If we take Christ as our exemplar we can take comfort in the fact that He suffered the full brunt of death and evil for us, and since He is both true God and true man He understands us and helps bear the cross with us.

    Where I disagree with the Reformers is that I believe human nature can be and will be restored by Christ in the end. This side of eternity we only glimpse it sometimes when we see selfless sacrifice, love and altruism, or when we read of the saints.

    Evil ultimately loses. This is really only something we believe on faith though.

    • David Llewellyn Dodds says:

      I’ve finally got round to reading (a translation of) St. Gregory of Nyssa’s Life of Moses, and (as far as I’ve read) it seems to be paying profound attention to possibilities of human nature being restored by Christ even during this life (combine with a very realistic sense of abusive human behaviour).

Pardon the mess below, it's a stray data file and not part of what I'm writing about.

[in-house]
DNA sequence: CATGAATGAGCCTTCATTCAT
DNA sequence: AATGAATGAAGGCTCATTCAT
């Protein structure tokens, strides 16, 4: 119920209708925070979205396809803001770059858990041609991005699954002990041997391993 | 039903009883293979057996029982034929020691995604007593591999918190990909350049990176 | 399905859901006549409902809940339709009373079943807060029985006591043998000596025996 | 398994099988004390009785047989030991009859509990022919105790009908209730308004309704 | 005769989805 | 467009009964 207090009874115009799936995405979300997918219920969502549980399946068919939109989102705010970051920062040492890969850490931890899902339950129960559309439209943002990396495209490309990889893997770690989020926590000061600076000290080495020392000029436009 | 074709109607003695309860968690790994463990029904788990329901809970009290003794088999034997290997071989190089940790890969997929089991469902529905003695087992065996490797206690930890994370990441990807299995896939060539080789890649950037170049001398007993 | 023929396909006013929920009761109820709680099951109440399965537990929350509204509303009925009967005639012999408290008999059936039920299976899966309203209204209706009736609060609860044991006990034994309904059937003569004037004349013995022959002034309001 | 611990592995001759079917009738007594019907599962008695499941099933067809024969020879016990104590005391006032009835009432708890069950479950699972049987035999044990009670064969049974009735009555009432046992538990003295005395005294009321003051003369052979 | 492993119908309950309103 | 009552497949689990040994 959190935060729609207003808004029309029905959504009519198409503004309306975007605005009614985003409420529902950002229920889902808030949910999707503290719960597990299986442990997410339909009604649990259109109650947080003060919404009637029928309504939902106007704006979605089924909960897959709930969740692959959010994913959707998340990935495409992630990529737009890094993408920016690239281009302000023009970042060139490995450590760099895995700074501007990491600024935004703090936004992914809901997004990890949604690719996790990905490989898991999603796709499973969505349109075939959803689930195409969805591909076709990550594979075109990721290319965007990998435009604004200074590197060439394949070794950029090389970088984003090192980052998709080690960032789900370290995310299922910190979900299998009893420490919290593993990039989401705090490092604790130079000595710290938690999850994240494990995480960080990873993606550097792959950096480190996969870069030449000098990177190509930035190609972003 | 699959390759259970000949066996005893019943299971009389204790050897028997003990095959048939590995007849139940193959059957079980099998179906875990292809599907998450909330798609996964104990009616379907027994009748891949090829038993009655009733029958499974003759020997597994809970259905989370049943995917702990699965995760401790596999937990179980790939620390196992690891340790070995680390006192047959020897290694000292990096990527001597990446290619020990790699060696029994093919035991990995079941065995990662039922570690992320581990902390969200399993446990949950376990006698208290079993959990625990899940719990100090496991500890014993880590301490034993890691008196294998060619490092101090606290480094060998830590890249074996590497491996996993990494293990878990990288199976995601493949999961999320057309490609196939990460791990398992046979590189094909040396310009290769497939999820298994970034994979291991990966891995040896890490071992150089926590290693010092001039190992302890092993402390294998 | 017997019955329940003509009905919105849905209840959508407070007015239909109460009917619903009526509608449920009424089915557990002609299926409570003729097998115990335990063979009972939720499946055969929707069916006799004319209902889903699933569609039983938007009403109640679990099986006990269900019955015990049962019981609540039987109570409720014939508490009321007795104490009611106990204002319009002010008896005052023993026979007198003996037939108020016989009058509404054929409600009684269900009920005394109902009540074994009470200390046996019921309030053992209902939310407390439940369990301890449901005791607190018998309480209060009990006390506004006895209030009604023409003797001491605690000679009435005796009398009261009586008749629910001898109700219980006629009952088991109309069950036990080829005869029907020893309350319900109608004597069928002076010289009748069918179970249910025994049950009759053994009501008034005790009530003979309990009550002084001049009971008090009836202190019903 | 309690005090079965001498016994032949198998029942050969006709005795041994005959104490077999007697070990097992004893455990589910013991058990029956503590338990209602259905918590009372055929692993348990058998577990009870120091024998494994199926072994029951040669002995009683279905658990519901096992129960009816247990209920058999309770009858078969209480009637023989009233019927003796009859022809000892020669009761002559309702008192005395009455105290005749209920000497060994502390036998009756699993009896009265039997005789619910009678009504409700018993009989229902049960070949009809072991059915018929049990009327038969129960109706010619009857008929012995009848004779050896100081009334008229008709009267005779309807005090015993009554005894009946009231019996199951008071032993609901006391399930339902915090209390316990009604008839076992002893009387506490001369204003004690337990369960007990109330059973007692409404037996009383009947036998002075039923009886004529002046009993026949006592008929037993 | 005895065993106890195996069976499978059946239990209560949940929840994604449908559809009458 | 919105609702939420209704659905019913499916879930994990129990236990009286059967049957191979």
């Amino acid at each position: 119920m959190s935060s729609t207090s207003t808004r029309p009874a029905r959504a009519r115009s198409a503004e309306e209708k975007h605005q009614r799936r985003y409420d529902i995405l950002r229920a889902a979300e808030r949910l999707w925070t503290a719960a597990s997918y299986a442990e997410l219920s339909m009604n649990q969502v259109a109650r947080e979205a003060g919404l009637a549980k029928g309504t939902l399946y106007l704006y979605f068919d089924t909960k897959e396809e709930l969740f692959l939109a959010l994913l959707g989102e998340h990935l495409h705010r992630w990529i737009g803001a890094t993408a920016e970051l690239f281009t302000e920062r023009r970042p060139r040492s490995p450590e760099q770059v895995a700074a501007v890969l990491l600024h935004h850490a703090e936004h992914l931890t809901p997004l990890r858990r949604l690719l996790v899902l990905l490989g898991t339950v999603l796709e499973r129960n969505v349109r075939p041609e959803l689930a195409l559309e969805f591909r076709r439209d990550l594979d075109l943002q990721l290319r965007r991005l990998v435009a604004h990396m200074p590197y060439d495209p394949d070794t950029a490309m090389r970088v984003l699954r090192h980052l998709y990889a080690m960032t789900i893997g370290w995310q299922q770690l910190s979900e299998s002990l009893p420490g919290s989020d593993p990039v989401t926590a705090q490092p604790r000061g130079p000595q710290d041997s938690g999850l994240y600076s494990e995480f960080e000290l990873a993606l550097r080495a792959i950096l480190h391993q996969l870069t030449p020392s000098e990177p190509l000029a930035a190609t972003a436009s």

2. Ft. David Marriott says:

    You mention Pitcairn Island: my late friend, Fr. Peter Price, was priest on Pitcairn for several years. From England, he trained as priest when the Vancouver school of Theology was sound. Later, he and his wife returned to the UK, and then to Pitcairn for a time. Many years later, he left the CofE and joined the TAC church in the UK, with two small parishes of, as he called them, ‘survivors’.

    • I have read that the entire population of Pitcairn Island is Seventh-Day Adventist, no Anglicans. Perhaps they got proselytised at some time after Fr Price. I find it fascinating that only 49 people have some form of economy and can pay for imported food and consumer goods coming on a ship from New Zealand.

  3. David Llewellyn Dodds says:

    Some random thoughts and observations…

    I like that first film of Lord of the Flies so much, that I have (so far) refrained from seeing the second. I remember Ray Winch being interestingly attentive (in book and film) to the heroism of Ralph which emerges in the same circumstances and under and against the bullying tribalism of the majority.